When the war began in Afghanistan, Defense Secretary Donald Rumsfeld asked a handful of religious leaders to brief him on just-war doctrine. Most of us gave high marks to the administration's efforts to meet just-war standards. I asked, however, the one discordant question: "How would the administration justify a preemptive strike on Iraq?" Without hesitation, Rumsfeld cited the precedent of Israel's attack on an Iraqi nuclear plant in 1981.

One year later, the question is no longer hypothetical. As I write, U.S. forces are massing for war with Iraq. By the time you read this, troops may be in Baghdad. But whatever happens, the morality of a preemptive strike will continue as a hot debate. Last September, the President drew the battle line, boldly declaring preemption as a national policy.

This issue is of particular concern to Christians since we are the heirs of the just-war tradition formulated by Augustine 1,600 years ago. Historically, the doctrine's requirement of just cause has been defined as responding to an attack.

But has terrorism changed the rules? Should the doctrine be "stretched," as just-war expert George Weigel argues? Can a preemptive strike be morally justified?

The first response from the church was negative. U.S. Catholic bishops oppose an attack unless Iraq can be linked to the September 11 terror strikes. One hundred Christian ethicists announced opposition; so did the general secretary of the Middle East Council of Churches. The new Archbishop of Canterbury and Pope John Paul II both expressed reservations.

But I think this reflects too narrow an understanding of just war. Our attitudes may be unduly influenced by Cold War memories. For four decades, the world was kept in relative peace—at least from ...

Subscriber access only You have reached the end of this Article Preview

To continue reading, subscribe now. Subscribers have full digital access.

Charles Colson
Charles Colson was the founder of Prison Fellowship Ministries, an outreach to convicts, victims of crime, and justice officers. Colson, who converted to Christianity before he was indicted on Watergate-related charges, became one of evangelicalism's most influential voices. His books included Born Again and How Now Shall We Live? A Christianity Today columnist since 1985, Colson died in 2012.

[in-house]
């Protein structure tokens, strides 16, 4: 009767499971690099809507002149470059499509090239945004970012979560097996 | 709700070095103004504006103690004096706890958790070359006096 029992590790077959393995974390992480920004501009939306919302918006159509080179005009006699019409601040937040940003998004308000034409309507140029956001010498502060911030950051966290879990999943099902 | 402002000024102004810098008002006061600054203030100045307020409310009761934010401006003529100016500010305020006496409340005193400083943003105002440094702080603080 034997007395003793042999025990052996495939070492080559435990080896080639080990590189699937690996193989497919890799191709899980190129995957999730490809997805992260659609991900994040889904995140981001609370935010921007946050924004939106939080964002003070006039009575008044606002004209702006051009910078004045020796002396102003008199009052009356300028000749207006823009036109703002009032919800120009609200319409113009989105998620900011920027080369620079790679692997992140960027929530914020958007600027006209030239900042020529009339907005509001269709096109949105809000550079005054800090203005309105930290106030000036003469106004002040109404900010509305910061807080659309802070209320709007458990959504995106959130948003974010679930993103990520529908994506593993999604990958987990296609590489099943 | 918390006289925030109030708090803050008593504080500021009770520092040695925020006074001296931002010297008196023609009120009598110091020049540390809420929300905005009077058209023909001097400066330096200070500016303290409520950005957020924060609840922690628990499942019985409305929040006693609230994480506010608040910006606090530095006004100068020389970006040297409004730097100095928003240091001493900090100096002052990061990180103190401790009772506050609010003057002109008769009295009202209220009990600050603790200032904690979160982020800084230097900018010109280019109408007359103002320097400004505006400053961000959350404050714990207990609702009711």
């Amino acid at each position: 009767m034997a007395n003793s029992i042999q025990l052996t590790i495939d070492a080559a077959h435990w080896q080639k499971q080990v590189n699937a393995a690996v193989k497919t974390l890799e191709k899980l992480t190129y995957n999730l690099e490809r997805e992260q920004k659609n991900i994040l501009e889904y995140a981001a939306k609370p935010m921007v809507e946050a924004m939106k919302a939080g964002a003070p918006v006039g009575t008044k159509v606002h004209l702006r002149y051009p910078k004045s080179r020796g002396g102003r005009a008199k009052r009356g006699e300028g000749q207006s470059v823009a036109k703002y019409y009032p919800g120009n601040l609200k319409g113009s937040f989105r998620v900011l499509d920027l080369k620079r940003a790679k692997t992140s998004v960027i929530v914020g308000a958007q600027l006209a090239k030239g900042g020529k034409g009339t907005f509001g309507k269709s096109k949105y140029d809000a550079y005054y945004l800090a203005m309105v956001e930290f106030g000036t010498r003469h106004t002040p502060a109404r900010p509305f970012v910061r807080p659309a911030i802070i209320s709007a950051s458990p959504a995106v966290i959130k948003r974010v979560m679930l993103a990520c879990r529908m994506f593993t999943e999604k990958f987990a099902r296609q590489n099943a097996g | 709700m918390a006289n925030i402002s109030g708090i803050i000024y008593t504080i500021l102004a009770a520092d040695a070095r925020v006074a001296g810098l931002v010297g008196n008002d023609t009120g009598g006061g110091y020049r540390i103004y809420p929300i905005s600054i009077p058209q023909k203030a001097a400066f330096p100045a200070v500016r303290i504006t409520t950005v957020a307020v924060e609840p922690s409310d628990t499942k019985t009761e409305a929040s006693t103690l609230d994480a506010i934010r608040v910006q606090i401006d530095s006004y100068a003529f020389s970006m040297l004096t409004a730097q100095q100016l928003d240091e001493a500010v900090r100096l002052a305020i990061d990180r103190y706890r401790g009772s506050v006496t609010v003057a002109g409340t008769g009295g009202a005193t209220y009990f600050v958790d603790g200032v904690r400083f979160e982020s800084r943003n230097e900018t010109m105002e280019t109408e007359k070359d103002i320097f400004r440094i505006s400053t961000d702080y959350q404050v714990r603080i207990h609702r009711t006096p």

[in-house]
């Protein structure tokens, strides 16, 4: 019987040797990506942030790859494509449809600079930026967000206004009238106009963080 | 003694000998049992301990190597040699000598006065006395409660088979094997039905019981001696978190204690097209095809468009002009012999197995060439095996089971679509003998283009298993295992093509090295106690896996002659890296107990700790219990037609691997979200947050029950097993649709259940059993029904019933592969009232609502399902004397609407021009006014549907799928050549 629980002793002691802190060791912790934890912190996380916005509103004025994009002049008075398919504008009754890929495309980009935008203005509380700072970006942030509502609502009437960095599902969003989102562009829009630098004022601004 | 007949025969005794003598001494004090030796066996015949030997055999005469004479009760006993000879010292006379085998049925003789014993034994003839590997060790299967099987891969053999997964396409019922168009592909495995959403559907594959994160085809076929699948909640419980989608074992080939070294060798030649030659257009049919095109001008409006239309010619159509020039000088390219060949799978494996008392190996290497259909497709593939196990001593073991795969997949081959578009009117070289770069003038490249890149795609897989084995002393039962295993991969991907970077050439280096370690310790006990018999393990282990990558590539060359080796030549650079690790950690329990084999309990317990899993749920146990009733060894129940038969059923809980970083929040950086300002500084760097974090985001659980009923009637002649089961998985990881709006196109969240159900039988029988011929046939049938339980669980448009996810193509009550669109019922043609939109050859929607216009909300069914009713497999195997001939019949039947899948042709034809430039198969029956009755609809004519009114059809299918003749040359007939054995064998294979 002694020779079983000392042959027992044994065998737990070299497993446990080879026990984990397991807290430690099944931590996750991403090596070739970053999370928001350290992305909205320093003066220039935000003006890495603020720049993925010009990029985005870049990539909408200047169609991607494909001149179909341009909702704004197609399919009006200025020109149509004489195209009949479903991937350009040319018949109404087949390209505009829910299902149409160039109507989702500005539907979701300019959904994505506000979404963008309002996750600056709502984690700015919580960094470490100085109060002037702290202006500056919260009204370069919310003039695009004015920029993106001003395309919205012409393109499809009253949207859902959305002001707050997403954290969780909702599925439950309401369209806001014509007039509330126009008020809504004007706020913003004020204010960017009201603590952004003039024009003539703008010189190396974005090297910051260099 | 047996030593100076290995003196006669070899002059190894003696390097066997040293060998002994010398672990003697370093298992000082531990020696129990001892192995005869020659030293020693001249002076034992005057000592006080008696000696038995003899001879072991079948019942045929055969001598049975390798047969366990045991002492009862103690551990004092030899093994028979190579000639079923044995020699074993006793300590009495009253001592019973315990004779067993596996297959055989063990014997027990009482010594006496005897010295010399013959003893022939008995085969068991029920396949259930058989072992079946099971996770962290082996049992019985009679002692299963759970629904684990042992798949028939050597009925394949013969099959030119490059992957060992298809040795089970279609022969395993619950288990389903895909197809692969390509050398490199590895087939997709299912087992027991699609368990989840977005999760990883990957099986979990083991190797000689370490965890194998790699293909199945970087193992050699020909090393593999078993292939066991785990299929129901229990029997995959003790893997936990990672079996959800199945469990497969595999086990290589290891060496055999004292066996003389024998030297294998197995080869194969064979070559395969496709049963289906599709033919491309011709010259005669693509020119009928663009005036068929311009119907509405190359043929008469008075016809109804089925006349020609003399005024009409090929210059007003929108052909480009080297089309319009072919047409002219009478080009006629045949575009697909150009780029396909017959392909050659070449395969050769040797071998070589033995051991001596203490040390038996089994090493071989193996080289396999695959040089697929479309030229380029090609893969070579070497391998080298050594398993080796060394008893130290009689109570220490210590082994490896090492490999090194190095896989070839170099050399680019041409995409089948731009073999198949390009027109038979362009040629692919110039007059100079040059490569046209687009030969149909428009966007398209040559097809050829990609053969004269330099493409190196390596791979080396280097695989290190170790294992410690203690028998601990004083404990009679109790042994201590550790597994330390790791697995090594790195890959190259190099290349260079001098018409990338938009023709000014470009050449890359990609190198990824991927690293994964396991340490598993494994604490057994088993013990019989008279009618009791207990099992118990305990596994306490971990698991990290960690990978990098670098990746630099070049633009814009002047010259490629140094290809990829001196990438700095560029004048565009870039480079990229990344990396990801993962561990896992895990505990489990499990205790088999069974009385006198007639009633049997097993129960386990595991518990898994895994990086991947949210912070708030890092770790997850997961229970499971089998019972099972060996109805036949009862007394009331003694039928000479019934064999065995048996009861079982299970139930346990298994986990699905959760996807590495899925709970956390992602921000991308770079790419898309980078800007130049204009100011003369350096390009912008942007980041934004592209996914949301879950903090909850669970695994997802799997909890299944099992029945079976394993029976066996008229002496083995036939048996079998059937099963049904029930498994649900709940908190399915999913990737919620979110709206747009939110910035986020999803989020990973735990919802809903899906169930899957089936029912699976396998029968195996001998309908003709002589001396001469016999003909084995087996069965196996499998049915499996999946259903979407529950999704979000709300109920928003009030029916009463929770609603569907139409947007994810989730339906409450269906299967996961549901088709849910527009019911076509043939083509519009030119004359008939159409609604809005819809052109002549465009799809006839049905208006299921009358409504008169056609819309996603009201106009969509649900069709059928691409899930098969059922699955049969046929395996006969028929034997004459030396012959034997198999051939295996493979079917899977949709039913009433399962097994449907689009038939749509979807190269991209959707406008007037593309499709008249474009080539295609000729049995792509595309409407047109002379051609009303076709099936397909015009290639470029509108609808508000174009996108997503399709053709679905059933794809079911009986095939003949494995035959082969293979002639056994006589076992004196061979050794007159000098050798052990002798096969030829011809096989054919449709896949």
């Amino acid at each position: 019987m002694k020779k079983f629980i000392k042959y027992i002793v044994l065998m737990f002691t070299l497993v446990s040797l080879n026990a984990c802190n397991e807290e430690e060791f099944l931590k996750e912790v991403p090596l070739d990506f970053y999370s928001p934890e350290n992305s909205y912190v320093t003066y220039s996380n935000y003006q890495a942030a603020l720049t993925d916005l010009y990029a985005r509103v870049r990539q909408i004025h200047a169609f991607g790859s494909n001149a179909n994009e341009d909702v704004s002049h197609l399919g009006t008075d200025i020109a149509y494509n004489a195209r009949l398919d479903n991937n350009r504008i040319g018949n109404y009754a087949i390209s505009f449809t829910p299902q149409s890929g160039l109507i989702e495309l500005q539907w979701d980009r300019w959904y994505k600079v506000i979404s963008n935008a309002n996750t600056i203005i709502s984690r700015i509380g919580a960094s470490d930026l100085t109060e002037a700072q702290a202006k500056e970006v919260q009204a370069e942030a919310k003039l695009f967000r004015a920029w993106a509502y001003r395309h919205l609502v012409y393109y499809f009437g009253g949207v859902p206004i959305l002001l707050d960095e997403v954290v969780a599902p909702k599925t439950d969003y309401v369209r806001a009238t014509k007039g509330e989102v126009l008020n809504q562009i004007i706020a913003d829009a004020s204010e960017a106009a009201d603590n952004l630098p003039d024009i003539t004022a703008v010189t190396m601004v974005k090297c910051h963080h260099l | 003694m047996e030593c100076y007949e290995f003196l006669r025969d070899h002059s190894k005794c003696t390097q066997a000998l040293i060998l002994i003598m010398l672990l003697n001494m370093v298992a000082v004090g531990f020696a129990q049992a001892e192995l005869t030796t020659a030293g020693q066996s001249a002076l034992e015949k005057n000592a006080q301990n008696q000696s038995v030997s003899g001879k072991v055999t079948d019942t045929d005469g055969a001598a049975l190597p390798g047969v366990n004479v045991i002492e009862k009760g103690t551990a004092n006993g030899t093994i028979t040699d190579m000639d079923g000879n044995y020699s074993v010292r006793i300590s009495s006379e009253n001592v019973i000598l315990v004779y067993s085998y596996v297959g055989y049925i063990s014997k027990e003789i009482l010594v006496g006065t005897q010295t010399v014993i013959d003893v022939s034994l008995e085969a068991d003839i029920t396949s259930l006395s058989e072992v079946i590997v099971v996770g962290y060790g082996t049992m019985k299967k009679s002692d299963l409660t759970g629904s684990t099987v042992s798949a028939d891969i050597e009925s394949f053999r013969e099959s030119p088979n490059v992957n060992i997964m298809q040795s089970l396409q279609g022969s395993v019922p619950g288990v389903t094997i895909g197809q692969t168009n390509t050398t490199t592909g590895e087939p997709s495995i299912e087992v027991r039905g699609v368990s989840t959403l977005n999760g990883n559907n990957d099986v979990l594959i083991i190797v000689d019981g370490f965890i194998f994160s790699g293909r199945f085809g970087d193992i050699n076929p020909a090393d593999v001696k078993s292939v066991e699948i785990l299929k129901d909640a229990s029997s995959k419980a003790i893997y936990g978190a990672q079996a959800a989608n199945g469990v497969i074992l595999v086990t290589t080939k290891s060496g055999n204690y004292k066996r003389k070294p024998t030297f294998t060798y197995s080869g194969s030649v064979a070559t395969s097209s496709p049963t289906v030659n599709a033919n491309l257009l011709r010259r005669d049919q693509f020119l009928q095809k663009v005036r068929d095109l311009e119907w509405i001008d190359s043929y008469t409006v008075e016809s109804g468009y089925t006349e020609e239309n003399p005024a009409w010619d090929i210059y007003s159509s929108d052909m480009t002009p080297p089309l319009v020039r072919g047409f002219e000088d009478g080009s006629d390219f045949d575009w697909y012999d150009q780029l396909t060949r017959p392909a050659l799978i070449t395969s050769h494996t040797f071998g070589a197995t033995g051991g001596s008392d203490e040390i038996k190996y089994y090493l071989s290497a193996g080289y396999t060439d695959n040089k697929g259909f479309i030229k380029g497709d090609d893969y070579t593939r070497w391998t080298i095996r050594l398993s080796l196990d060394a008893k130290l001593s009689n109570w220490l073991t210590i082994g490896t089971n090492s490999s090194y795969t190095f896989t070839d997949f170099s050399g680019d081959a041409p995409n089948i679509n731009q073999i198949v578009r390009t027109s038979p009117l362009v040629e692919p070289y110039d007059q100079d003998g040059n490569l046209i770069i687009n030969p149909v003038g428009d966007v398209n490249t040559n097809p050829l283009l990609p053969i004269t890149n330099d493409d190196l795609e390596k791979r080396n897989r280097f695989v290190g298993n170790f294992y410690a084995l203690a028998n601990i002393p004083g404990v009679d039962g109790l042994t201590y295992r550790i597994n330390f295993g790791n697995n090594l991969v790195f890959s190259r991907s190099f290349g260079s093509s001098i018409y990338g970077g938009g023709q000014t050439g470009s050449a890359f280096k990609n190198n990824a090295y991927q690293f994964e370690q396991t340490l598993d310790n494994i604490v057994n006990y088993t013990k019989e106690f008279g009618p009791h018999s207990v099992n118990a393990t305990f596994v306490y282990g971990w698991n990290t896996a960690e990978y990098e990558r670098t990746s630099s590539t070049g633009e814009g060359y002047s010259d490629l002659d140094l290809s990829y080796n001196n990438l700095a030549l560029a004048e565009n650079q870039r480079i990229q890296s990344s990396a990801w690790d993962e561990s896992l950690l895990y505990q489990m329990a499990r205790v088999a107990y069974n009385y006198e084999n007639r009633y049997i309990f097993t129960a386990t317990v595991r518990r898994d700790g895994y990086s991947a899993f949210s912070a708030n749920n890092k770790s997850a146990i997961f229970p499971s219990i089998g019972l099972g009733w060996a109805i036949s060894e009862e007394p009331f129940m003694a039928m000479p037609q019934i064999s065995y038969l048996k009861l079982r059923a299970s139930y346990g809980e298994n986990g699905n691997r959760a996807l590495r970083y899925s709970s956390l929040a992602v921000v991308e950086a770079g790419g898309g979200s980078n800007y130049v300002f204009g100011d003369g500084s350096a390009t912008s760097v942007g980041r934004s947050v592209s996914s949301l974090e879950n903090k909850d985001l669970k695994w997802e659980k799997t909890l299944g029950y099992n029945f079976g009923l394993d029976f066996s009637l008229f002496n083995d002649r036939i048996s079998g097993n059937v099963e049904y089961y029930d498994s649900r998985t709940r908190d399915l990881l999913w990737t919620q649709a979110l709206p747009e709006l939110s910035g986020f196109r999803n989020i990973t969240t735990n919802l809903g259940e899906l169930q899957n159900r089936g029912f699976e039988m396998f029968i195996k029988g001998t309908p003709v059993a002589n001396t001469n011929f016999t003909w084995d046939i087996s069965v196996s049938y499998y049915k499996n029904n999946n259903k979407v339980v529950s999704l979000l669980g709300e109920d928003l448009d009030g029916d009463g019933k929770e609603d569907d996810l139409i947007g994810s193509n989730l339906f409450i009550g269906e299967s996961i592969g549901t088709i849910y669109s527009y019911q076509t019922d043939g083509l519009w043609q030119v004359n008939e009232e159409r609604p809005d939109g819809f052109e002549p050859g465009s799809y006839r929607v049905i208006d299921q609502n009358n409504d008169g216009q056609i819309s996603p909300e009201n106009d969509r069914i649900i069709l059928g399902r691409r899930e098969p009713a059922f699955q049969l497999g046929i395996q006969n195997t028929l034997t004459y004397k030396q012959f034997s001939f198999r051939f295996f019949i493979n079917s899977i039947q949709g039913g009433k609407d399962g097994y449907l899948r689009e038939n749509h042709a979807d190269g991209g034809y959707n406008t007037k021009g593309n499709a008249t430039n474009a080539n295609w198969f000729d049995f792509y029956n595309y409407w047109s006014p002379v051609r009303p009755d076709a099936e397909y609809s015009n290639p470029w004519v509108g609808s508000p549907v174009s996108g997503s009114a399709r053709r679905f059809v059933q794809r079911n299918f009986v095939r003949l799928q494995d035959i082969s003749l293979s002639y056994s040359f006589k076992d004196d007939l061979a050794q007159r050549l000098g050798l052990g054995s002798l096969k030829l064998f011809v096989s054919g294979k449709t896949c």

Previous Charles Colson Columns:
May
Subscribe to CT and get one year free.
From Issue:
Read These Next
Also in this Issue
Heightened Hostilities in Egypt Subscriber Access Only
What you can do to help persecuted Christians in Egypt
RecommendedAn Inside Look at China’s Remarkable Religious Resurgence
An Inside Look at China’s Remarkable Religious ResurgenceSubscriber Access Only
Journalist Ian Johnson sees faith on the rise where it was once ruthlessly suppressed.
TrendingForgiveness: Muslims Moved as Coptic Christians Do the Unimaginable
Forgiveness: Muslims Moved as Coptic Christians Do the Unimaginable
Amid ISIS attacks, faithful response inspires Egyptian society.
Editor's PickThe March for Science Is Willing to Get Political. But Will It Welcome Religion?
The March for Science Is Willing to Get Political. But Will It Welcome Religion?
How evangelical scientists square their place in the global movement.
Christianity Today
Just War in Iraq
hide thisDecember 9 December 9

In the Magazine

December 9, 2002

To continue reading, subscribe now for full print and digital access.